Nisga'a Matriarch Mercy Thomas Challenged the Nisga'a Treaty in Court with Chief Mountain. Here in This Video She Explains More and Stands Firmly Against The NLG and Their LNG Deal to Disturb the Graves of their Ancestors.
Published on Youtube -Nov 21, 2014
https://en.wikipedia.org/wiki/Matriarchy- This Wikipedia page needs work, it only mentions the Hopi and Iroquois) but this is a good explanation.
In our society, women are the center of all things. Nature, we believe, has given women the ability to create; therefore it is only natural that women be in positions of power to protect this function....We traced our clans through women; a child born into the world assumed the clan membership of its mother. Our young women were expected to be physically strong....
The young women received formal instruction in traditional planting....Since the Iroquois were absolutely dependent upon the crops they grew, whoever controlled this vital activity wielded great power within our communities. It was our belief that since women were the givers of life they naturally regulated the feeding of our people....In all countries, real wealth stems from the control of land and its resources.
Our Iroquois philosophers knew this as well as we knew natural law. To us it made sense for women to control the land since they were far more sensitive to the rhythms of the Mother Earth. We did not own the land but were custodians of it. Our women decided any and all issues involving territory, including where a community was to be built and how land was to be used....In our political system, we mandated full equality.
Our leaders were selected by a caucus of women before the appointments were subject to popular review....Our traditional governments are composed of an equal number of men and women. The men are chiefs and the women clan-mothers....As leaders, the women closely monitor the actions of the men and retain the right to veto any law they deem inappropriate....Our women not only hold the reigns of political and economic power, they also have the right to determine all issues involving the taking of human life. Declarations of war had to be approved by the women, while treaties of peace were subject to their deliberations.."
Published on YouTube Nov 25, 2015"The Song: Canoe Song was born from the Cheslatta River in northern British Columbia. After hearing stories from the elders of the Cheslatta Carrier Nation, Rachelle wanted to write a song about the displacement of First Nations People through the exploitation of the lands and waters of their home. She is grateful for the help of Roy Henry Vickers on this meditative musical journey, to Lillian Campbell and her musical brother and all-star producer Joby Baker, who took this song to a new level.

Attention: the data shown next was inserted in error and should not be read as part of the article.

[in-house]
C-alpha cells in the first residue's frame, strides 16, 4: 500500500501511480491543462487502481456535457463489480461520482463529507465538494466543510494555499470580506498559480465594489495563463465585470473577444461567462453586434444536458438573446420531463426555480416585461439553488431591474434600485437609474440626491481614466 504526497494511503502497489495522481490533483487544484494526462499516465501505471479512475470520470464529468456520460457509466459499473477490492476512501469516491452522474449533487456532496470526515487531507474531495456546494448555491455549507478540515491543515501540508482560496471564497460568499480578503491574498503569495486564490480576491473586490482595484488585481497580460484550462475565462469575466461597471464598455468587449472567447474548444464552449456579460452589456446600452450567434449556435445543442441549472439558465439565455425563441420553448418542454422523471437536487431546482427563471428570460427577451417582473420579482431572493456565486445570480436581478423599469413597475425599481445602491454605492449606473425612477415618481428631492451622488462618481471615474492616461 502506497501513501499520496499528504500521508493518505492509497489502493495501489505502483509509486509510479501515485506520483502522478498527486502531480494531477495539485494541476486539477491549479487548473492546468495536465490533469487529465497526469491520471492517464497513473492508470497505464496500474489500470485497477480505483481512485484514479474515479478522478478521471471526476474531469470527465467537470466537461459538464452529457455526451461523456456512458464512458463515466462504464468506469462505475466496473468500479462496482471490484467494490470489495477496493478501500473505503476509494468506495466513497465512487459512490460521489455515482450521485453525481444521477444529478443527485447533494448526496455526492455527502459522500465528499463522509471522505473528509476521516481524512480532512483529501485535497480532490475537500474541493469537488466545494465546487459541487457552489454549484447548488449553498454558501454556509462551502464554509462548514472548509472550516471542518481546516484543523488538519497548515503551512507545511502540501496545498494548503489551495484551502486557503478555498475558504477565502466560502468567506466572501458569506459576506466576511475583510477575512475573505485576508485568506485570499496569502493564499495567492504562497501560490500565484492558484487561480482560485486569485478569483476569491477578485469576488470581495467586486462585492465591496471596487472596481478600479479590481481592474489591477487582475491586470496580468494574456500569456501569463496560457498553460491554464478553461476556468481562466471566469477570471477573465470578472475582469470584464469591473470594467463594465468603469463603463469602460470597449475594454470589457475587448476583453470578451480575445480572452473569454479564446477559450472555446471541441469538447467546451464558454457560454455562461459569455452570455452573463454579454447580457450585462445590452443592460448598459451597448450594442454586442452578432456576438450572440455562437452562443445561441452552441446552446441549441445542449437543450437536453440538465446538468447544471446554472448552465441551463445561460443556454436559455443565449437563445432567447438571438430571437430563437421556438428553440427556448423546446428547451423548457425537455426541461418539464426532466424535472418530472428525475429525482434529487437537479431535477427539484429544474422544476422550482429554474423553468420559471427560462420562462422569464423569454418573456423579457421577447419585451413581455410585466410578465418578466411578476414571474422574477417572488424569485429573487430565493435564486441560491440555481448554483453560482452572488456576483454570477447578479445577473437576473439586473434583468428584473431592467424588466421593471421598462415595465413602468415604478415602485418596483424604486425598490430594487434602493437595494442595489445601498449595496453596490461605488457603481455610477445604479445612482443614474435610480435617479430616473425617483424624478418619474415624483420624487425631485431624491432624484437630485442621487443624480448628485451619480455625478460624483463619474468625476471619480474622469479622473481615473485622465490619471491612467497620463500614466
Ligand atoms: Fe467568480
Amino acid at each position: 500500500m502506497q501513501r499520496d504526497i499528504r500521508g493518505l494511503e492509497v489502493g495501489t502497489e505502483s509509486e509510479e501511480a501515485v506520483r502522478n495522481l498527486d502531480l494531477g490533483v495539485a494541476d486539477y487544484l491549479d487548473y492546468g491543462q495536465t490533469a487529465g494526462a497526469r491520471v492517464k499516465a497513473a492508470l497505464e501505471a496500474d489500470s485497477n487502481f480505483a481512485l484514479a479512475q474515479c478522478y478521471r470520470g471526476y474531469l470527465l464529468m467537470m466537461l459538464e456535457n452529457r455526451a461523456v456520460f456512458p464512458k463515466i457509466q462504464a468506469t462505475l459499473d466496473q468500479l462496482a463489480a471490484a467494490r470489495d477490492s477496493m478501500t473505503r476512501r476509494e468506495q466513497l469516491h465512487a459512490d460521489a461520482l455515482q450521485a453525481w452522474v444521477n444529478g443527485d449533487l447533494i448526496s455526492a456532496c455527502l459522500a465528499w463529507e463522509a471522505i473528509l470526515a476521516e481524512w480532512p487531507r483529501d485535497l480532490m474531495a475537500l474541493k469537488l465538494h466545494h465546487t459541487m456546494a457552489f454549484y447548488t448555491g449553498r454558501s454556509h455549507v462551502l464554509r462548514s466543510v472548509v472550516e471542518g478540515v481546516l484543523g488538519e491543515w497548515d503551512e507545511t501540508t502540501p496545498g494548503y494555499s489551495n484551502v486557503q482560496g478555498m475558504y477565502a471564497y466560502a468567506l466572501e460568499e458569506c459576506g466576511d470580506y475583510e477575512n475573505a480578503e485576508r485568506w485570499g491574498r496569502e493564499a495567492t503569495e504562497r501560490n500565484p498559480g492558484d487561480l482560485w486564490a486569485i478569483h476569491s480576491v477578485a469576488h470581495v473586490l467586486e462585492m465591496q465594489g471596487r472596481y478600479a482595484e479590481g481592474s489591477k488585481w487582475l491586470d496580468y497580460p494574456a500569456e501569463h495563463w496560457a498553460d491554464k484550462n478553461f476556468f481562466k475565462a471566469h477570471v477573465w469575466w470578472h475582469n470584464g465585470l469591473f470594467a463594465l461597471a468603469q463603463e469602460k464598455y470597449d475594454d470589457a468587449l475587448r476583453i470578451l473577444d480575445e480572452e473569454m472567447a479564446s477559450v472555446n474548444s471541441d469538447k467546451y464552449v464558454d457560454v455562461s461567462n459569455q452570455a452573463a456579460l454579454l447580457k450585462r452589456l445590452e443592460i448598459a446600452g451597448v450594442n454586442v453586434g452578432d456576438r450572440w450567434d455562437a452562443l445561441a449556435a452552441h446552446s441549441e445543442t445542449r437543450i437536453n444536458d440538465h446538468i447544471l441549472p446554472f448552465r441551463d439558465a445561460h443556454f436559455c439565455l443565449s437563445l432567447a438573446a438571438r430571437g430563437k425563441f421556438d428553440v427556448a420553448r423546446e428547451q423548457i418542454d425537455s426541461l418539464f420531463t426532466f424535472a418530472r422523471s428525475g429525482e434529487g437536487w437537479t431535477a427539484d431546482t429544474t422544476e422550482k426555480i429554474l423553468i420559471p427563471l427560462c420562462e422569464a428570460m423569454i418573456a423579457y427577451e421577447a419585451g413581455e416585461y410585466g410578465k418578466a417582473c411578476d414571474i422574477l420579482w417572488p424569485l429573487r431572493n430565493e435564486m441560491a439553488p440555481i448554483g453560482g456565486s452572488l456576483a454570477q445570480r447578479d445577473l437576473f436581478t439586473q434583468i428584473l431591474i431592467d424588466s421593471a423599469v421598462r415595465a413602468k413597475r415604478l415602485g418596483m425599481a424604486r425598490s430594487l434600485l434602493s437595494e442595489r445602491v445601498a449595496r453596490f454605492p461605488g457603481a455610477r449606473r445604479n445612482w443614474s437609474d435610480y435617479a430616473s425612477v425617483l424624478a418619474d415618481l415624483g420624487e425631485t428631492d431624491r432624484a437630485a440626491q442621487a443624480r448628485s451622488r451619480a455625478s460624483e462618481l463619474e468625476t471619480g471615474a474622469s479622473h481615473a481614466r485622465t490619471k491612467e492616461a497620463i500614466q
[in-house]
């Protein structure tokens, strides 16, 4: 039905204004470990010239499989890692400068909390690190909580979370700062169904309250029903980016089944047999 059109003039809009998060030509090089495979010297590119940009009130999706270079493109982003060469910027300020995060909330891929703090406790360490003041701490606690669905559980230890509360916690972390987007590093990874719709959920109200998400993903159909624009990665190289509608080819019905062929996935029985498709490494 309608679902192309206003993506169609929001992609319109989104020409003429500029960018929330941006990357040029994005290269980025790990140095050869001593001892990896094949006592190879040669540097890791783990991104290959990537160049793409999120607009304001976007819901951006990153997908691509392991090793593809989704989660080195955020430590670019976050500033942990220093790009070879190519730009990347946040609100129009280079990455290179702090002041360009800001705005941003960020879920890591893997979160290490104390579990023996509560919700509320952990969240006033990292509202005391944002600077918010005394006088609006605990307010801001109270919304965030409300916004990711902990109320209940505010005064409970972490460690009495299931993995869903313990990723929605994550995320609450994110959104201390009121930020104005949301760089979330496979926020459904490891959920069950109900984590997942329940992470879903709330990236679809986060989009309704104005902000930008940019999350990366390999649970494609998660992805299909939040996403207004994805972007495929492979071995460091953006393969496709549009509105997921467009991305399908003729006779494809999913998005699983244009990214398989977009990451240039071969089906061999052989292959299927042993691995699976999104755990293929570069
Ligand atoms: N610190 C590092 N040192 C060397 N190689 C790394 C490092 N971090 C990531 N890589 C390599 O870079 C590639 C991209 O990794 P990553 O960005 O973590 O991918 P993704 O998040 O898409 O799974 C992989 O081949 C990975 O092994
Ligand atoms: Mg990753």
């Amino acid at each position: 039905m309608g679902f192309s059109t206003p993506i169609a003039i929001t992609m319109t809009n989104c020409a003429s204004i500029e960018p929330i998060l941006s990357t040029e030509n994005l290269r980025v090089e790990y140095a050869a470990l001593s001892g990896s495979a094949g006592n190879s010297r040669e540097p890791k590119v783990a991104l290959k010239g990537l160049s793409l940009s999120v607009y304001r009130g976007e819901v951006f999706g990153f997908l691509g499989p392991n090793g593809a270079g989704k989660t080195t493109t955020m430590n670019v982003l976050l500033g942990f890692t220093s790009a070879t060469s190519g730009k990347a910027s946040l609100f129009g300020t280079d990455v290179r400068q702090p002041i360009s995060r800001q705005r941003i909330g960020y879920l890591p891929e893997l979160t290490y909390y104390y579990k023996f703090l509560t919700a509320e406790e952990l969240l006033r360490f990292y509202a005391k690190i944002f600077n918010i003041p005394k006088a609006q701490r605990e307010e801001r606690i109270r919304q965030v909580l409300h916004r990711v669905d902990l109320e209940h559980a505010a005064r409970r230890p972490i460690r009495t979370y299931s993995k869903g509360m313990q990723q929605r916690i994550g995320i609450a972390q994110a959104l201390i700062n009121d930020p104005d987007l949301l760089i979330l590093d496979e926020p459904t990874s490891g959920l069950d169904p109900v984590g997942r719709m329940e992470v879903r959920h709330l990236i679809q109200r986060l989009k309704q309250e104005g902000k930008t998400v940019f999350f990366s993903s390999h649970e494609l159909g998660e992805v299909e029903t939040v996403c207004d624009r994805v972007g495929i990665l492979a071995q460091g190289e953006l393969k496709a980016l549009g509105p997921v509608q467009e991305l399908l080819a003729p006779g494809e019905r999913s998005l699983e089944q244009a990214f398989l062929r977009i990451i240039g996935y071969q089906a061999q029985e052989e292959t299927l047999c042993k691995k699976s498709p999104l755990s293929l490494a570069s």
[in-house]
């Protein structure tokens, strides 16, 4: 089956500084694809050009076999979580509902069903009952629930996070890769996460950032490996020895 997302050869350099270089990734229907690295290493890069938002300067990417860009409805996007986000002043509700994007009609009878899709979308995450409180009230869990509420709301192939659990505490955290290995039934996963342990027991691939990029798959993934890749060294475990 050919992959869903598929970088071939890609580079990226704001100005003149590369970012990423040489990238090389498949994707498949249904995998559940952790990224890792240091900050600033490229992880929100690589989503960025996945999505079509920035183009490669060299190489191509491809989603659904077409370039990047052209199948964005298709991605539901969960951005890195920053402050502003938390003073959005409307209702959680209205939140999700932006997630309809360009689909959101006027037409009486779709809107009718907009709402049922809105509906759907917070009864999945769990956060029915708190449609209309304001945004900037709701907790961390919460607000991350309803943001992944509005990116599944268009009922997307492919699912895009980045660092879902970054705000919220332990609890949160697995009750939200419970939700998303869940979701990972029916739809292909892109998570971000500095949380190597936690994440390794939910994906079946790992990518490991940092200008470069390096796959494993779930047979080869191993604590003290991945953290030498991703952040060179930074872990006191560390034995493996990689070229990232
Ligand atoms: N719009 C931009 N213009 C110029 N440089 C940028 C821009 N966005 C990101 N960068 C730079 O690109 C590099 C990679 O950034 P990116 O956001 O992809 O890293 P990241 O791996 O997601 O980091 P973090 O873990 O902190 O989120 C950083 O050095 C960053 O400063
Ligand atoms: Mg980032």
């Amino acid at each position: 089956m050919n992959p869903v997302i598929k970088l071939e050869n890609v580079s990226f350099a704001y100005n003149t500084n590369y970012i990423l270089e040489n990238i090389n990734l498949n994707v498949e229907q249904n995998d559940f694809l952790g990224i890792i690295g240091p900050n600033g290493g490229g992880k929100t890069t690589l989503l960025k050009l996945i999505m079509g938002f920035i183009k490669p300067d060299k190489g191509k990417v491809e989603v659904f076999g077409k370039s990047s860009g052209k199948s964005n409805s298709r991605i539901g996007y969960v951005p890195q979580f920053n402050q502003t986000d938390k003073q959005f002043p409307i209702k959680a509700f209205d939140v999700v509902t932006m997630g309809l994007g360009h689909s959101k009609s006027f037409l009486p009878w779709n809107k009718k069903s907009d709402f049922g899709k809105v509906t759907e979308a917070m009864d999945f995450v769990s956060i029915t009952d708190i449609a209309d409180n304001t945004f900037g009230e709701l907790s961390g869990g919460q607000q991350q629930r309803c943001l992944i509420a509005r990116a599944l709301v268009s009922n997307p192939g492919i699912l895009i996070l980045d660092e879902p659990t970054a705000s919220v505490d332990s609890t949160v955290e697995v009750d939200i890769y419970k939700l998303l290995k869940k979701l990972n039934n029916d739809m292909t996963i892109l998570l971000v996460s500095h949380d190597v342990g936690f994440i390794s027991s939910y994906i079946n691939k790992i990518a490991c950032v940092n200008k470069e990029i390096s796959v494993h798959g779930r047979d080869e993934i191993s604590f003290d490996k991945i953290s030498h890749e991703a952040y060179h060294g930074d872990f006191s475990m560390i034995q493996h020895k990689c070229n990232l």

The Video: This video follows the 600km journey of a canoe named Manyhands (Nunsulsailus) from a Gitxsan village on the Skeena river to the historic gathering of nations in Bella Bella, BC for the Heiltsuk Nations' Qatuwas Festival in 2014. Manyhands brought the spirit of this song to life during its trip down the Skeena river, through the Skeena estuary and into the Pacific ocean where it joined a family of canoes and thousands of paddlers from up and down the Pacific Coast. Manyhands was honoured to paddle alongside Nisga'a, Tsimshian, Haida, Gitga'at and Kitasoo/Xaixais canoes who pulled together to represent the north coast at Qatuwas 2014.
The Canoe: Nunsulsailis is a Tsartlip word meaning many hands. This name was chosen to embody the spirit of many hands working together, supporting one another and pulling together in unison to enable a canoe (and a person) to travel safely for many miles in all conditions over the course of a lifetime. Roy Henry Vickers inspired Clipper to create a Northern Dancer canoe series, of which Manyhands was the very first canoe produced. Manyhands has traveled thousands of kilometres along the BC coast with hundreds of paddlers, including the historic 1997 journey from Hazelton to Victoria's inner Harbour.
This music video is dedicated to the people of British Columbia's north coast, who are pulling together to protect the lands and waters of their home."